In this issue of Hepatology, Yurdaydin et al. present the results of the LOWR-2 trial, which assessed the effect of ritonavir-boosted lonafarnib in different dosing regimens with and without PEG-IFN. The study was designed as a single-center, open-label, uncontrolled trial. A total of 55 patients were enrolled and assigned to three main treatment groups. Two groups were treated for 12 or 24 weeks with different doses of lonafarnib/ritonavir as all-oral regimen. In the remaining group, the combination of ritonavir-boosted lonafarnib with subcutaneous PEG-IFN was investigated. The primary endpoint was a ≥ 2-log decline in HDV RNA or suppression below the lower limit of quantification at the end of treatment. Normalization of ALT levels was one of the secondary endpoints. Another important objective of this study was to evaluate treatment regimens with good overall tolerability, allowing for further investigation in larger, placebo-controlled phase 3 trials.
The authors concluded that the combination of ritonavir-boosted lonafarnib with PEG-IFN was associated with a better virologic response than the all-oral treatment regimens. Seven of the 9 patients (78%) who completed a 24-week therapy with PEG-IFN plus lonafarnib/ritonavir achieved the primary endpoint, while all experienced ALT normalization. This is an important finding that is currently being further investigated in the D-LIVR phase 3 trial (NCT03719313). To date, the duration of treatment with lonafarnib has not been established, and a very long duration of lonafarnib therapy may not be easy to implement, given the side-effect profile. Therefore, a short and finite therapy with PEG-IFN plus lonafarnib would certainly be an important option. Nevertheless, viral rebound may still occur after treatment discontinuation but may result in a transient ALT increase followed by HDV-RNA negativity and ALT normalization, suggesting that positive immune responses are induced. This was observed in 3 patients in the LOWR-2 study and similarly in 2 patients in the LOWR-1 study.[10] This stop-to-flare concept certainly needs further investigation. As observed in previous studies with lonafarnib, gastrointestinal symptoms accounted for the largest proportion of adverse events.[10] Because tolerability was another key endpoint of the presented study, the authors show detailed information on the occurrence of related adverse events. Discontinuation due to adverse events occurred in 7 patients. Weight loss was used as a surrogate marker for gastrointestinal symptoms. Because relevant weight loss occurred more frequently with therapies using high doses of lonafarnib, the investigators decided to exclude high doses from future trials. A new observation was that patients treated with lonafarnib had an asymptomatic increase in platelets. Some of the patients also showed a decrease in hemoglobin, but the authors could not identify a correlation between the changes in platelets and hemoglobin levels. This observation and potential mechanisms certainly need to be further elucidated in further studies. In summary, Yurdaydin et al. provide important insights into potential treatment regimens for lonafarnib, while confirming the drug's antiviral efficacy but also disclosing adverse events of therapy. The findings support the evaluation of lonafarnib in phase 3 trials, as the results of placebo-controlled studies are needed to demonstrate the safety and efficacy of lonafarnib on a larger scale. The data also support further investigation of the combination with PEG-IFN, the drug we would like to avoid in the future as discussed previously. However, if high response rates can be achieved with short-term treatments, this would still be an important option. Meanwhile lonafarnib has also been tested in combination with PEG-IFN-lambda, another drug candidate for treating chronic HDV infection. Type III interferon receptors are expressed primarily in hepatocytes and to a lesser extent in hematopoietic cells and central nervous system cells. Therefore, IFN-lambda therapy should be associated with less side effects, which normally limit the use of interferon alfa (reviewed in Refs. 4, 7).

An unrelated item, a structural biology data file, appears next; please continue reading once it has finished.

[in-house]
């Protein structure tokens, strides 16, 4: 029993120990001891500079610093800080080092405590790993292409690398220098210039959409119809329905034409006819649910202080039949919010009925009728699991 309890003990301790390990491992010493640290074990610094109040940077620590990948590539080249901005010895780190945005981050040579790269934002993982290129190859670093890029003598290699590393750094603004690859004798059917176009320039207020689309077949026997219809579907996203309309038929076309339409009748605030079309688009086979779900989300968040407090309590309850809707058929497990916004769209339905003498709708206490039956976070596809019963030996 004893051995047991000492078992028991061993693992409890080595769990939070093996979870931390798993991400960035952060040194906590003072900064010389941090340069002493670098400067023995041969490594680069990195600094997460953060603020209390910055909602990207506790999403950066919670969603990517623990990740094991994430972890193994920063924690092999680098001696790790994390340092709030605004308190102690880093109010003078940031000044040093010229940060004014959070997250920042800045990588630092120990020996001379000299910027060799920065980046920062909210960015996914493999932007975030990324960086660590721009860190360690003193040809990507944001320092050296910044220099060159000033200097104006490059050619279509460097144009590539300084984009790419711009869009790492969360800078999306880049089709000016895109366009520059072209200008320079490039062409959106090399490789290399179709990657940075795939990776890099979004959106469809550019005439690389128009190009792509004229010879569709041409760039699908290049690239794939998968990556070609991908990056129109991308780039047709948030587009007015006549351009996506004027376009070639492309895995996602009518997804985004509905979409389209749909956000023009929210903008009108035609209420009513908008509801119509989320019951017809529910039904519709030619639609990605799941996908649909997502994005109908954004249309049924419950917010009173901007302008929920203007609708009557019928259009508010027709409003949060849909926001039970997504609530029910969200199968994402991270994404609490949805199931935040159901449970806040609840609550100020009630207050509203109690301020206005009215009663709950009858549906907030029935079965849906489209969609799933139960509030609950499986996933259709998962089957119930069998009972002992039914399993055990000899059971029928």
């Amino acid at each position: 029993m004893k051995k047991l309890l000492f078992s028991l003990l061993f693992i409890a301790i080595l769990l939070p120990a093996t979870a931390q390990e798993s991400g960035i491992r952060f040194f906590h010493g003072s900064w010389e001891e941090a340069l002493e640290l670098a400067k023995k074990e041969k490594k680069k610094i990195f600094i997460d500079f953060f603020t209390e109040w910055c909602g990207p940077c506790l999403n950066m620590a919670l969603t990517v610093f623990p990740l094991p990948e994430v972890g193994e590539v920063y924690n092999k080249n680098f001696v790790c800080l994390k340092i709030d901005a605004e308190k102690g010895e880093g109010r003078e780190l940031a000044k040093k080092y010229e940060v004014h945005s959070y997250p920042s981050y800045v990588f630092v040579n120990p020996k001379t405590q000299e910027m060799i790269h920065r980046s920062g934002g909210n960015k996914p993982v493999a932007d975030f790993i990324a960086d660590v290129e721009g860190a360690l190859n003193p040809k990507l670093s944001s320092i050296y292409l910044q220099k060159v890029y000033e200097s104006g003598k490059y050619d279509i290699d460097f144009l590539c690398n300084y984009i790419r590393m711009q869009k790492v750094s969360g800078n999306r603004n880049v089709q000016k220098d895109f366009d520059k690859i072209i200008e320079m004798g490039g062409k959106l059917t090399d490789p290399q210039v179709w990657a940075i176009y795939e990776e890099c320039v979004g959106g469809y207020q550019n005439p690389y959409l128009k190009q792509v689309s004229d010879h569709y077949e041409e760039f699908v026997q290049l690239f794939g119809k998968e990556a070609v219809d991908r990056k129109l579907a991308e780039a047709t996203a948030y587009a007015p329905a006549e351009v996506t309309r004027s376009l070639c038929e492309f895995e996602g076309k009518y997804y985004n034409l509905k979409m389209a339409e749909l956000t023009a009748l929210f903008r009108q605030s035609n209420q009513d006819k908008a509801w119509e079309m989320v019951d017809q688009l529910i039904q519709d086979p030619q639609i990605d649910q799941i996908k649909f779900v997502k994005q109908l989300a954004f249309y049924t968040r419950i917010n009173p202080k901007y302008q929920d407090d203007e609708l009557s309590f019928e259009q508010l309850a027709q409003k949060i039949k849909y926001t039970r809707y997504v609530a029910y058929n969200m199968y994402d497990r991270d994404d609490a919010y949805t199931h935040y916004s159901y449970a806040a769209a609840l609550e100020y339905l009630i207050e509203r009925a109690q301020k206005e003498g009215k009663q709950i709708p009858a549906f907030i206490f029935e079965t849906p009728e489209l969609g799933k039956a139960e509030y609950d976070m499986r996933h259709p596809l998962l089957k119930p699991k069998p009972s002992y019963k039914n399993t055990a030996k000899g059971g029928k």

The study by Yurdaydin et al. presented in this issue of Hepatology illustrates how intensive research into the treatment of chronic HDV infection has led to the fortunate situation that several promising antiviral agents are on their way into clinical application. In the future, it will be of great importance to see to what extent long-term endpoints such as liver-related death, risk of HCC, or need for liver transplantation are affected by antiviral therapy. Surrogate endpoints on viral response are needed before long-term clinical data are available. It remains to be seen to what extent the association between virologic response and clinical endpoints, as described for treatment with PEG-IFN,[5] will translate to emerging HDV-specific treatments. Hopefully, lonafarnib will find its way into the therapeutic landscape of chronic HDV and contribute to the "Delta Force." Once several treatments are in clinical use, it will also be of interest to combine different therapies with a different mode of action.